The Lena Delta in northern Siberia, covering about 32 000 km2, is the largest delta in the Arctic. It consists of complex geological and geomorphological units incorporating Holocene deltaic deposits, remains of a Late Pleistocene accumulation plain, and several fluvial terrace levels. This polar ecosystem is dominated by polygonal tundra wetlands and features a wide variety of fluvial, ecological, and permafrost-related processes which are investigated by ongoing German-Russian research co-operations since several years.A major focus of the German research by the Alfred Wegener Institute for Polar and Marine Research (AWI) in the Lena Delta is the quantification of carbon budgets and carbon release to the atmosphere and Arctic Ocean related to permafrost and periglacial processes. Tundra wetlands, which are highly sensitive to climate change, are considered major constituents of the global carbon cycle.Since climate models predict outstanding changes in a warming Arctic, considerable impacts on these wetlands are expected. An important step for the quantification of carbon budgets in tundra wetlands and regions of permafrost degradation is the upscaling of local field measurements and field knowledge with remote sensing methods. The generation of such remotely sensed baseline datasets is a precondition for understanding and quantifying present processes and the assessment of possible future changes with change detection approaches. A major achievement for these investigations in the Lena Delta was the earlier generation of a Landsat-7 ETM+ land cover classification of tundra surfaces and vegetation units. The resulting land cover map, covering the entire delta, is based on 10 land cover classes derived from field knowledge and heterogeneously distributed field data.In our approach we focused on the detailed characterization of the surface properties in small key sites of the Lena Delta: Samoylov Island in the central delta and Turakh-Sise Island in the western delta. We conducted field spectrometer measurements (ASD FieldSpec Pro FR) for the in situ recording of spectral properties of tundra surfaces during the field season in summer 2005. The spectra for a wide variety of surface types in the Lena Delta were catalogued and correlations to other parameters (soil data, vegetation data, soil moisture, relief units) were investigated.Additionally, we used multi-spectral Landsat-7 ETM+ imagery, hyper-spectral CHRIS Proba imagery, panchromatic high-resolution CORONA imagery, and digital elevation data for the detailed assessment of land cover, periglacial geomorphology, and other surface properties. Using the information from the investigated key sites we subsequently plan to conduct further investigations: The comparison of our data with the delta-wide Landsat-7 classification and the validation and improvement of its results; the production of a comprehensive, spectral atlas of tundra surfaces in the Lena Delta; and the detection of landscape change by consequently applying the analysis of multi-temporal imagery.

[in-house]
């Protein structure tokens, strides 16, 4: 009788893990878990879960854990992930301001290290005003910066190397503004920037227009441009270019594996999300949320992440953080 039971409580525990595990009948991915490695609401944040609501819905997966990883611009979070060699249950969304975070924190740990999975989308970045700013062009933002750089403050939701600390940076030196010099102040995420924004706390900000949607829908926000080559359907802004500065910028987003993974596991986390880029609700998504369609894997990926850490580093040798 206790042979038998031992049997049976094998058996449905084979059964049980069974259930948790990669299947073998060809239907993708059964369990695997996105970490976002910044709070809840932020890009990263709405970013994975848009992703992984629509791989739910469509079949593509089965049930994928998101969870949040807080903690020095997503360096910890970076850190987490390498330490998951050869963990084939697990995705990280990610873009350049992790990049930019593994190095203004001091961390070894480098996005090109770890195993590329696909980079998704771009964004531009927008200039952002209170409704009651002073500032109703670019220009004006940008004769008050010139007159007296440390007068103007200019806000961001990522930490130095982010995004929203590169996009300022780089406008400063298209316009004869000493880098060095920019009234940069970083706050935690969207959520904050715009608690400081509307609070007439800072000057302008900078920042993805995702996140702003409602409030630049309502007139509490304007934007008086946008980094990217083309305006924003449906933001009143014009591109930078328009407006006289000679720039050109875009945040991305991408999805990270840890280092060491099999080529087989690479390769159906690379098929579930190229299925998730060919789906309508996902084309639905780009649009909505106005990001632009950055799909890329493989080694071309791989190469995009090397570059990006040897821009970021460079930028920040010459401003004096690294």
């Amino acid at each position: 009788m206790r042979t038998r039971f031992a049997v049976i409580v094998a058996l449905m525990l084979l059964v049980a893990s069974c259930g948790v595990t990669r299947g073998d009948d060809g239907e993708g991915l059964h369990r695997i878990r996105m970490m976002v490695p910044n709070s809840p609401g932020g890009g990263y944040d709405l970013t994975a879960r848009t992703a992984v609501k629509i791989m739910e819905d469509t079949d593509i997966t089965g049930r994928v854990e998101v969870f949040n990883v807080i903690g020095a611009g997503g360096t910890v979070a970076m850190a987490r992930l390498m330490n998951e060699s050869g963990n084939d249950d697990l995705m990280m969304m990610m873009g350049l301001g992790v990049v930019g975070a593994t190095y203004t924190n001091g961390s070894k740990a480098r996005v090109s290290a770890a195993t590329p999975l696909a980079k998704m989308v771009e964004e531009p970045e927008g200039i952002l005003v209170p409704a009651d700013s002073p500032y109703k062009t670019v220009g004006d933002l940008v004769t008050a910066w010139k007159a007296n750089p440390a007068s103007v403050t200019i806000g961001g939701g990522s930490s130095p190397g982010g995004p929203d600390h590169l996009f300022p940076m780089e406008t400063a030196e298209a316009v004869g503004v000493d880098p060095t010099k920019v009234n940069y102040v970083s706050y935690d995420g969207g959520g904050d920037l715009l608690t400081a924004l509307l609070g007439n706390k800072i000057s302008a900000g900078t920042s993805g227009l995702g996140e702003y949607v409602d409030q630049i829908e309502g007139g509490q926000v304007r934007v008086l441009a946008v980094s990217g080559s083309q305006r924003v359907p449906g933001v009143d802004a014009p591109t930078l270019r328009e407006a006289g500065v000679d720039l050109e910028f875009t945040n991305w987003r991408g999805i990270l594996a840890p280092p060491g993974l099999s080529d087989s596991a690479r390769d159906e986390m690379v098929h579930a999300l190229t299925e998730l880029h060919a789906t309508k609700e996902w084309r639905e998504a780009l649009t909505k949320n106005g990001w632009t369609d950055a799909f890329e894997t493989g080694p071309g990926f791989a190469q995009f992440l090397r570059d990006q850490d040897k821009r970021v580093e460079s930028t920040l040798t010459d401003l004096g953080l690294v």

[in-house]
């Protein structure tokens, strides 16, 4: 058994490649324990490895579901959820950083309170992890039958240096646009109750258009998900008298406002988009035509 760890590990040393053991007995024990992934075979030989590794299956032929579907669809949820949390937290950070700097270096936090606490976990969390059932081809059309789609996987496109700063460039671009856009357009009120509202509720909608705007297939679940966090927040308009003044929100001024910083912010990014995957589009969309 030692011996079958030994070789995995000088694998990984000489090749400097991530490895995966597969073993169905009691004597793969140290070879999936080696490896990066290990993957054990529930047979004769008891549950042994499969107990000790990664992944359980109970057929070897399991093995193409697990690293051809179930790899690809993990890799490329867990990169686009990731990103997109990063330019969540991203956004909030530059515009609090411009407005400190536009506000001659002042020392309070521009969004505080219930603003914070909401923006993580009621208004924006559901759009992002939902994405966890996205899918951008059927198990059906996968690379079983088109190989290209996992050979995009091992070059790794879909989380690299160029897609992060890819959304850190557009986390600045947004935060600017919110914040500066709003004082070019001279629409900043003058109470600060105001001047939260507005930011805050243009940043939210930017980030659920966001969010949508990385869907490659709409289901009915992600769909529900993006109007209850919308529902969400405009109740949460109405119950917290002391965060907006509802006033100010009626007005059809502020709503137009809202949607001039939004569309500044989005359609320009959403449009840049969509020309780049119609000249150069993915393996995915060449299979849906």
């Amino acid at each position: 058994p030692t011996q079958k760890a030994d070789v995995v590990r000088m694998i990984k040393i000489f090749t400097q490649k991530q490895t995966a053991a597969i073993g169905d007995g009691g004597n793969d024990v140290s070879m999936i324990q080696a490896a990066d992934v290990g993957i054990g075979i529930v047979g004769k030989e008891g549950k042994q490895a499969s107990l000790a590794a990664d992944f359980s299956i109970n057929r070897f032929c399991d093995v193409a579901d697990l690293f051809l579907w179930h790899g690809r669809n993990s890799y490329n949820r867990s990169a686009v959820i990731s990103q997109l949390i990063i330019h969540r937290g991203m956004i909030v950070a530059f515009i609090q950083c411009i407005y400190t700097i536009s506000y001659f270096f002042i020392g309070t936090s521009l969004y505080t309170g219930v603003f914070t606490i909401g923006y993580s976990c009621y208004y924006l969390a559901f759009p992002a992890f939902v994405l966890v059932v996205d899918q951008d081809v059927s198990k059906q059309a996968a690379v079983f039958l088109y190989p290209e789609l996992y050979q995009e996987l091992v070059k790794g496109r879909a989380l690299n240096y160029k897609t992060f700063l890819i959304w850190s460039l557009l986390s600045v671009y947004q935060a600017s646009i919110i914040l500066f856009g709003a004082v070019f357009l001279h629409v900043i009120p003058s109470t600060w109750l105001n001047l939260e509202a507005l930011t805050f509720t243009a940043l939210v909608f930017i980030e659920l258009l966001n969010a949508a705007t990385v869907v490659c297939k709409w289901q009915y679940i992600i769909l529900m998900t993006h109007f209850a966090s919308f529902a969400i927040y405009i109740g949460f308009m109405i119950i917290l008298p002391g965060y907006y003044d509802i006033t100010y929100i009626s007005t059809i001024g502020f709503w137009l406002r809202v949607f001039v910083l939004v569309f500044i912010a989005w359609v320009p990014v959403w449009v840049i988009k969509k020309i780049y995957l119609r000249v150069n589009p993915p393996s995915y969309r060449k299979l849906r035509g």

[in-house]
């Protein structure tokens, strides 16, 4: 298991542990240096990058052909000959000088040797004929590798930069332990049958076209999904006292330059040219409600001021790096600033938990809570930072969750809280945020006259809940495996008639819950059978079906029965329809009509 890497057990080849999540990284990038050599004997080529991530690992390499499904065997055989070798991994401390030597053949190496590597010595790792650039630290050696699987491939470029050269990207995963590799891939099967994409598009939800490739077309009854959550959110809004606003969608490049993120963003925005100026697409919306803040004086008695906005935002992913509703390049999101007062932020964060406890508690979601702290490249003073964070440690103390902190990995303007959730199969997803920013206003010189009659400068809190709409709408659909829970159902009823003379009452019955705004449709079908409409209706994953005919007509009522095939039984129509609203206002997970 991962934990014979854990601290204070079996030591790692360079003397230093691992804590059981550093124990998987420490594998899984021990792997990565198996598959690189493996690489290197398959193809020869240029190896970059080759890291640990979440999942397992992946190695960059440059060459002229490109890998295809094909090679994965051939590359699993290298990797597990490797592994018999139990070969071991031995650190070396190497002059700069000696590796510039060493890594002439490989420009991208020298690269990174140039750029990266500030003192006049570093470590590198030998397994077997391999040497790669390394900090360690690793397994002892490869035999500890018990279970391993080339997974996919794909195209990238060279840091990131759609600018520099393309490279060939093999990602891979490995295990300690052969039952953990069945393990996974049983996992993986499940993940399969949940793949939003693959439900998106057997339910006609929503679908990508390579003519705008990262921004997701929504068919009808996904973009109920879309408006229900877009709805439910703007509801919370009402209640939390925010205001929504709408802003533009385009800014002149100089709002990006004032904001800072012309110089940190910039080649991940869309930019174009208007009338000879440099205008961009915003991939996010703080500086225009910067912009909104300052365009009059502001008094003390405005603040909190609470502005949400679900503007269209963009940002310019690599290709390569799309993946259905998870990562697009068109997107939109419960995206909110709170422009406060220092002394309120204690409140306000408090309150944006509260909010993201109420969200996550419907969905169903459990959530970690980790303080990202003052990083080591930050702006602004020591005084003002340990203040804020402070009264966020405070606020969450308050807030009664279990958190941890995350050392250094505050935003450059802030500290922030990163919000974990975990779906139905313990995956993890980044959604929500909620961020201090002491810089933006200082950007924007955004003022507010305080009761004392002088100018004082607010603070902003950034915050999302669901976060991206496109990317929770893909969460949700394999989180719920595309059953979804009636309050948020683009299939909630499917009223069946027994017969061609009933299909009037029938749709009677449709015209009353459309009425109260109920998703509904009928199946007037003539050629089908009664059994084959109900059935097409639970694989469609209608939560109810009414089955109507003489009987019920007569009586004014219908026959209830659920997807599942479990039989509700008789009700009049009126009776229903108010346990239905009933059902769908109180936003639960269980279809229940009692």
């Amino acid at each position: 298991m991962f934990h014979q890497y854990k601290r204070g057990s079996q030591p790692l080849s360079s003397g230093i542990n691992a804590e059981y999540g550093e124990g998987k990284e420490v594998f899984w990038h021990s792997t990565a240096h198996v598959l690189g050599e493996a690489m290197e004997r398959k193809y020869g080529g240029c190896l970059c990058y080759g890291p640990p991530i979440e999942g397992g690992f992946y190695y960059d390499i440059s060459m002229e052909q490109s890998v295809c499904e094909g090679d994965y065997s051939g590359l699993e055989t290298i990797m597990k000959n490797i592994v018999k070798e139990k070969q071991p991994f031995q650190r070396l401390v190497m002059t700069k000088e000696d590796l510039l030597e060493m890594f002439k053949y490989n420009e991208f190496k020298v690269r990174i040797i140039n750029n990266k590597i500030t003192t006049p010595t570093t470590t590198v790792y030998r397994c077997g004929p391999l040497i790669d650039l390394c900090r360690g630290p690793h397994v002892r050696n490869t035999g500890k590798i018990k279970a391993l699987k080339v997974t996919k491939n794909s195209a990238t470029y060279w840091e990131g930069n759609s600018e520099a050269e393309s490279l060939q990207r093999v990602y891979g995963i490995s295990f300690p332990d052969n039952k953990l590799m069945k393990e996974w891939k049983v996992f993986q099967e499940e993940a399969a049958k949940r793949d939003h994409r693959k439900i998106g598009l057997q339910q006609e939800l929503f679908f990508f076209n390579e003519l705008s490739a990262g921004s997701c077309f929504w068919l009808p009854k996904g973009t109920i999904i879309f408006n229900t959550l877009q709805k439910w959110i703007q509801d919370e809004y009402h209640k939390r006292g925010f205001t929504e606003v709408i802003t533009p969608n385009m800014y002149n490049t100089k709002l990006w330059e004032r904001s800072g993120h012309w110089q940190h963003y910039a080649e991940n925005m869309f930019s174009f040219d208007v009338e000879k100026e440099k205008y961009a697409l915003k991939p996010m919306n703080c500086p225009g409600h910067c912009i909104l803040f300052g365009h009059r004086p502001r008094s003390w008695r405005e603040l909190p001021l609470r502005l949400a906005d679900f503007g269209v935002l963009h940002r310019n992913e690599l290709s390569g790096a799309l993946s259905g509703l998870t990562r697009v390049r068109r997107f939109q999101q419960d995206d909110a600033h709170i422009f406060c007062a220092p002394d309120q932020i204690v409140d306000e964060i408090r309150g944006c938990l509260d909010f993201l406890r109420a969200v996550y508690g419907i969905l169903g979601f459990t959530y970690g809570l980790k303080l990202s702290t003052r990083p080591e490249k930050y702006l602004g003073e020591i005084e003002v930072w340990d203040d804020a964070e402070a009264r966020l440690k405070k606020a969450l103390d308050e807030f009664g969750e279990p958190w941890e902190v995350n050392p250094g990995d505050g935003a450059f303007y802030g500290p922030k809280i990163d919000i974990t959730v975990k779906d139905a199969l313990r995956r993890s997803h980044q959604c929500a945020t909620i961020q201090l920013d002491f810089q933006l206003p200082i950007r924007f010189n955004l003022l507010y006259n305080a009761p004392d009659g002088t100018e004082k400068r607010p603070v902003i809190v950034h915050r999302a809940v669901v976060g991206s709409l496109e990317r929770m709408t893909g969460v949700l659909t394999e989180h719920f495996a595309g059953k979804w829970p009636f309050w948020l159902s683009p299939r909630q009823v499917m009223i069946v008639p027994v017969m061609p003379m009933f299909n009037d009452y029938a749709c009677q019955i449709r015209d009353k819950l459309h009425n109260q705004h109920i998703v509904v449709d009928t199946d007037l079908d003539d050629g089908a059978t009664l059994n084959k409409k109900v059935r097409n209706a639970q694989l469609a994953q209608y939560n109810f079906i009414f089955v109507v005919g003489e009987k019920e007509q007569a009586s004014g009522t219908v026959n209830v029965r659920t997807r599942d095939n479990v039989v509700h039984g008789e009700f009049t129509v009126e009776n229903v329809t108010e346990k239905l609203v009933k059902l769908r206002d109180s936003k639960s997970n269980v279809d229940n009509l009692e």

Helmholtz Research Programs > MARCOPOLI (2004-2008) > POL7-From permafrost to deep sea in the Arctic